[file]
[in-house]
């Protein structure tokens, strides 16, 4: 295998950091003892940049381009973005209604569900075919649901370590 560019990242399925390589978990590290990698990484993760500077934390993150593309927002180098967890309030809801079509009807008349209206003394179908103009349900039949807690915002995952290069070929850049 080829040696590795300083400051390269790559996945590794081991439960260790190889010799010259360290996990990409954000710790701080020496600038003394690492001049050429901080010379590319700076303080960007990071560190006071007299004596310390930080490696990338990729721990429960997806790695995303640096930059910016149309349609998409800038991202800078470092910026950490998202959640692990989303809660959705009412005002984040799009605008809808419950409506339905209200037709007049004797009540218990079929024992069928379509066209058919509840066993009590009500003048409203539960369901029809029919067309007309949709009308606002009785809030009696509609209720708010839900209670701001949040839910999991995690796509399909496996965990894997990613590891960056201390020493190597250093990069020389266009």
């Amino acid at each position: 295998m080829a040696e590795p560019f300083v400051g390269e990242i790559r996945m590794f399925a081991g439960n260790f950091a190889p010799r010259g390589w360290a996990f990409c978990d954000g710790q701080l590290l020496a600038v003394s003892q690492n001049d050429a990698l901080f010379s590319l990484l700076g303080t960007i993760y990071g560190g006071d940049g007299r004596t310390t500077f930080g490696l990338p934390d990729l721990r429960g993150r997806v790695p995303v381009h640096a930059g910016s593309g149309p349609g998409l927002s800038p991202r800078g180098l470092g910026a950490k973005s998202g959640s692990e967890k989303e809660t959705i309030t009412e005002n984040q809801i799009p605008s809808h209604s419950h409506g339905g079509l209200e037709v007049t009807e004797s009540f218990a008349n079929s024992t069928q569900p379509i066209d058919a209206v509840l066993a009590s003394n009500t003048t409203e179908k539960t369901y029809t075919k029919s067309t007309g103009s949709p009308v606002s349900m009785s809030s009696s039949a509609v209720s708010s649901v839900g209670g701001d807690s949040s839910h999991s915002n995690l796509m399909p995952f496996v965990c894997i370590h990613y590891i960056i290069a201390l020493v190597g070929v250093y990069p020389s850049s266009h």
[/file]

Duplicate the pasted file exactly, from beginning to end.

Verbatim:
[in-house]
């Protein structure tokens, strides 16, 4: 295998950091003892940049381009973005209604569900075919649901370590 560019990242399925390589978990590290990698990484993760500077934390993150593309927002180098967890309030809801079509009807008349209206003394179908103009349900039949807690915002995952290069070929850049 080829040696590795300083400051390269790559996945590794081991439960260790190889010799010259360290996990990409954000710790701080020496600038003394690492001049050429901080010379590319700076303080960007990071560190006071007299004596310390930080490696990338990729721990429960997806790695995303640096930059910016149309349609998409800038991202800078470092910026950490998202959640692990989303809660959705009412005002984040799009605008809808419950409506339905209200037709007049004797009540218990079929024992069928379509066209058919509840066993009590009500003048409203539960369901029809029919067309007309949709009308606002009785809030009696509609209720708010839900209670701001949040839910999991995690796509399909496996965990894997990613590891960056201390020493190597250093990069020389266009």
């Amino acid at each position: 295998m080829a040696e590795p560019f300083v400051g390269e990242i790559r996945m590794f399925a081991g439960n260790f950091a190889p010799r010259g390589w360290a996990f990409c978990d954000g710790q701080l590290l020496a600038v003394s003892q690492n001049d050429a990698l901080f010379s590319l990484l700076g303080t960007i993760y990071g560190g006071d940049g007299r004596t310390t500077f930080g490696l990338p934390d990729l721990r429960g993150r997806v790695p995303v381009h640096a930059g910016s593309g149309p349609g998409l927002s800038p991202r800078g180098l470092g910026a950490k973005s998202g959640s692990e967890k989303e809660t959705i309030t009412e005002n984040q809801i799009p605008s809808h209604s419950h409506g339905g079509l209200e037709v007049t009807e004797s009540f218990a008349n079929s024992t069928q569900p379509i066209d058919a209206v509840l066993a009590s003394n009500t003048t409203e179908k539960t369901y029809t075919k029919s067309t007309g103009s949709p009308v606002s349900m009785s809030s009696s039949a509609v209720s708010s649901v839900g209670g701001d807690s949040s839910h999991s915002n995690l796509m399909p995952f496996v965990c894997i370590h990613y590891i960056i290069a201390l020493v190597g070929v250093y990069p020389s850049s266009h």